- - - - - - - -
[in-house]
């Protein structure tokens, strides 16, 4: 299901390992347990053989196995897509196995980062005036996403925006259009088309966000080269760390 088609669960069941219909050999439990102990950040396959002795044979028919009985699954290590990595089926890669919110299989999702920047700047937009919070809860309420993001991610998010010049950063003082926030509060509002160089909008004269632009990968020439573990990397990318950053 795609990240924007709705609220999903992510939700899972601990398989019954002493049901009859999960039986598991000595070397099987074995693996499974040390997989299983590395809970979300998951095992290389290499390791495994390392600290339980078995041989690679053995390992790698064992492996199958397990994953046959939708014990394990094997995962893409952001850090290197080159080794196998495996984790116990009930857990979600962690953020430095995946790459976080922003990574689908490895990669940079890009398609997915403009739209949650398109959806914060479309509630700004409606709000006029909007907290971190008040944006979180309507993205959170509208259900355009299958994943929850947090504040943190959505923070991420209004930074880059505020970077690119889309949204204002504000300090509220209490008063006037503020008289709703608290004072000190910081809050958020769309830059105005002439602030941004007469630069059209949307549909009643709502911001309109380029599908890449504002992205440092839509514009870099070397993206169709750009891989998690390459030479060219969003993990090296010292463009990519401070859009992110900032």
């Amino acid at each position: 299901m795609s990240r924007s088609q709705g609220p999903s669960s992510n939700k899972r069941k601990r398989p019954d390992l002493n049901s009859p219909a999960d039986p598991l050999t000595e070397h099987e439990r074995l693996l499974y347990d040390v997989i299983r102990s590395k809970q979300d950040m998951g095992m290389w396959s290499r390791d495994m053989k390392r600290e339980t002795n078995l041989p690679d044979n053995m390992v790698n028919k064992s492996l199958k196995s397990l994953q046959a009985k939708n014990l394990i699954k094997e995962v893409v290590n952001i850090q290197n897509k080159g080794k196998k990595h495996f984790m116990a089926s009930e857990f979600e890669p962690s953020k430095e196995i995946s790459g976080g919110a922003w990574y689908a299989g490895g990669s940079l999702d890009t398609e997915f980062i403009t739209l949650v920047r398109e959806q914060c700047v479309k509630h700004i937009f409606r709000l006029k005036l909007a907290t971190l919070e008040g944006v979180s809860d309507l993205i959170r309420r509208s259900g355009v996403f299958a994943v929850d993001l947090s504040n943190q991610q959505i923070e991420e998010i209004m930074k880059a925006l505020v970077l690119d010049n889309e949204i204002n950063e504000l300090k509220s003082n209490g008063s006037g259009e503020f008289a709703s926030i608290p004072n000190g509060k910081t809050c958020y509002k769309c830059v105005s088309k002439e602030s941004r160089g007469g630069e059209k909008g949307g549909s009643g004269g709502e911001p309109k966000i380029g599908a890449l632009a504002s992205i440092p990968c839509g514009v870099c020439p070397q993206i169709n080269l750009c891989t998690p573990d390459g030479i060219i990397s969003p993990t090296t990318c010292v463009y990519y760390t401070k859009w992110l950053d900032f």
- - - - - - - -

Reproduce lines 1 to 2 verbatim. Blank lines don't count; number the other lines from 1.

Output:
[in-house]
């Protein structure tokens, strides 16, 4: 299901390992347990053989196995897509196995980062005036996403925006259009088309966000080269760390 088609669960069941219909050999439990102990950040396959002795044979028919009985699954290590990595089926890669919110299989999702920047700047937009919070809860309420993001991610998010010049950063003082926030509060509002160089909008004269632009990968020439573990990397990318950053 795609990240924007709705609220999903992510939700899972601990398989019954002493049901009859999960039986598991000595070397099987074995693996499974040390997989299983590395809970979300998951095992290389290499390791495994390392600290339980078995041989690679053995390992790698064992492996199958397990994953046959939708014990394990094997995962893409952001850090290197080159080794196998495996984790116990009930857990979600962690953020430095995946790459976080922003990574689908490895990669940079890009398609997915403009739209949650398109959806914060479309509630700004409606709000006029909007907290971190008040944006979180309507993205959170509208259900355009299958994943929850947090504040943190959505923070991420209004930074880059505020970077690119889309949204204002504000300090509220209490008063006037503020008289709703608290004072000190910081809050958020769309830059105005002439602030941004007469630069059209949307549909009643709502911001309109380029599908890449504002992205440092839509514009870099070397993206169709750009891989998690390459030479060219969003993990090296010292463009990519401070859009992110900032």